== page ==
Eligible U.S. citizens and other evacuees would be assisted with travel from Port Sudan to Jeddah, Saudi Arabia, the State Department said, noting that the U.S. government has been in contact with all U.S. nationals in Sudan who wish to leave. .
“We sent a message to all U.S. citizens in Sudan who communicated with us during the crisis and provided specific instructions to join this convoy to those who wished to leave by land,” the statement read, before reiterating a warning. that American citizens should not travel. in Sudan.
A Pentagon statement said the Department of Defense “has approved a request for State Department assistance to support the safe departure of U.S. citizens and their immediate family members.”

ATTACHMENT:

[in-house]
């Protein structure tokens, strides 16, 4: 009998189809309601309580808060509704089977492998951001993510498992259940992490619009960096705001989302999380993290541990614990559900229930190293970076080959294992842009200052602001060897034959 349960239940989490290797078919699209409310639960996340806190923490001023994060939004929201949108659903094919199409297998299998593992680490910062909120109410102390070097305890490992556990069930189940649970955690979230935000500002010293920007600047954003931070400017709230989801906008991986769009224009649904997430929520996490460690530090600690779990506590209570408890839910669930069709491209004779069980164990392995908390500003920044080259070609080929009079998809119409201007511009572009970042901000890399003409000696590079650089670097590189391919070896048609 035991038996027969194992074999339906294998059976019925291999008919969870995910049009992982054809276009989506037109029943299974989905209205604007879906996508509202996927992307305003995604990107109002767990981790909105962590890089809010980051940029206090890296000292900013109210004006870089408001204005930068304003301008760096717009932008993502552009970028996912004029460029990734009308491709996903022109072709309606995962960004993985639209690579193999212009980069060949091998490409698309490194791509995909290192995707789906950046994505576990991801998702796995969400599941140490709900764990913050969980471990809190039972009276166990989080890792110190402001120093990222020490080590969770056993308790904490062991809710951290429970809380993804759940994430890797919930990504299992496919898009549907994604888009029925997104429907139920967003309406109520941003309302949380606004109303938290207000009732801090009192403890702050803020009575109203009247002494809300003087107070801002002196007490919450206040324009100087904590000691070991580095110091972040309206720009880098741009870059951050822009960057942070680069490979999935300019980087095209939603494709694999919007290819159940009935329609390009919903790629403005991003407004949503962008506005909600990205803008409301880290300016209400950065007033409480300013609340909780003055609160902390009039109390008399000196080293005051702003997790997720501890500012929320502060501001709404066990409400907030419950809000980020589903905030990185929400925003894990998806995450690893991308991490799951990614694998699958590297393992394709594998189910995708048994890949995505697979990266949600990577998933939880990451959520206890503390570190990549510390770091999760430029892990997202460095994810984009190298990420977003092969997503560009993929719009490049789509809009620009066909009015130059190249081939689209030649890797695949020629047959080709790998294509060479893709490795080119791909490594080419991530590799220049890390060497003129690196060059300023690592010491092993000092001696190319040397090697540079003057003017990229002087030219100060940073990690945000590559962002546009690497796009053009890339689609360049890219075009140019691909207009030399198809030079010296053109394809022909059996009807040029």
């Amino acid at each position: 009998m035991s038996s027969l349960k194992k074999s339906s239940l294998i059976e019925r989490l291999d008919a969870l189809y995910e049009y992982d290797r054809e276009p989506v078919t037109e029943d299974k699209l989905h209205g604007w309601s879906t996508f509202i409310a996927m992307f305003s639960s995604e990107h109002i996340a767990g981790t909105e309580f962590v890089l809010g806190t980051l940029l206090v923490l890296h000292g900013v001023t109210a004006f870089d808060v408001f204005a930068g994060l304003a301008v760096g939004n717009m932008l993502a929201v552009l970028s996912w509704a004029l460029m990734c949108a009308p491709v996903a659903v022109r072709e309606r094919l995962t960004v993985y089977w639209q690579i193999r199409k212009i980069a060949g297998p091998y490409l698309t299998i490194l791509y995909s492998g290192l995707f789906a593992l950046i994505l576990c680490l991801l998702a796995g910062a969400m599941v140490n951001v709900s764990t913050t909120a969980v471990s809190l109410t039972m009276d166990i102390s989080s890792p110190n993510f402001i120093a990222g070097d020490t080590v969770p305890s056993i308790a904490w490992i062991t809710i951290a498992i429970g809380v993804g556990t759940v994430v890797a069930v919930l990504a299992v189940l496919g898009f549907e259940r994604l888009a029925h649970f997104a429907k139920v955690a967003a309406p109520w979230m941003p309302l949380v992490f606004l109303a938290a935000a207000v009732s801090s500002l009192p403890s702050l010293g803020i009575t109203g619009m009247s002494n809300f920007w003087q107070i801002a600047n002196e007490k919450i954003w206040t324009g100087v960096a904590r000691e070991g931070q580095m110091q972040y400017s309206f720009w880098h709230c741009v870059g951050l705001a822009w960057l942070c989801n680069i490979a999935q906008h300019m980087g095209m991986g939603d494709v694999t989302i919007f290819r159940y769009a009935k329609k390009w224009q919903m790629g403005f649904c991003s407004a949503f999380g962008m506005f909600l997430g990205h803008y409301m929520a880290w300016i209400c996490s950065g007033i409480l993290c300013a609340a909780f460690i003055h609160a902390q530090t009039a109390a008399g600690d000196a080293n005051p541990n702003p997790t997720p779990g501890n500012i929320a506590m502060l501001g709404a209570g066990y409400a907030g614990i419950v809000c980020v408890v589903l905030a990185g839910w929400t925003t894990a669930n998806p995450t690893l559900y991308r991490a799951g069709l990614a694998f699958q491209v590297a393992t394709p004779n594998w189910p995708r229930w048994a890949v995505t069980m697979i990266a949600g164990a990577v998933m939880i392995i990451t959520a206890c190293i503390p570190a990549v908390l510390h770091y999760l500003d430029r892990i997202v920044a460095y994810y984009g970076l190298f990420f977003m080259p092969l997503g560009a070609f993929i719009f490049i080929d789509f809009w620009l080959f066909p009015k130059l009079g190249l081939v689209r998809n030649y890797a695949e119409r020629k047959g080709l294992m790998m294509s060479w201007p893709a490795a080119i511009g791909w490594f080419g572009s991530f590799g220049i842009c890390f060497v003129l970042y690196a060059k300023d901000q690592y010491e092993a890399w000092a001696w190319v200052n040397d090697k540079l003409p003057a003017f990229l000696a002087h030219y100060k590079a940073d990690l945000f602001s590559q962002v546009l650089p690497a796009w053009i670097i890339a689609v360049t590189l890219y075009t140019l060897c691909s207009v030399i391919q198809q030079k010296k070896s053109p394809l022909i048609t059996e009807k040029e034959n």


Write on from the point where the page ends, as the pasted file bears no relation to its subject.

“The Department of Defense has deployed U.S. intelligence, surveillance, and reconnaissance assets to support the air and ground evacuation routes, which the Americans are using, and we are moving naval assets to the region to provide any support needed the along the coast,” the statement added.
Fighting first broke out in Khartoum on April 15 as a power struggle between the Sudanese army, led by General Abdel Fattah al-Burhan, and rapid support paramilitary forces, led by General Mohamed Hamdan Dagalo, has come to a head in their attempt to jointly lead the government. Fighting resumed on Saturday despite a ceasefire meant to allow foreign governments to evacuate their citizens, which was due to expire on Sunday evening.
On Friday, around 40,000 refugees fled Khartoum for various refugee camps, according to UNHCR.
Nahal Toosi contributed to this report.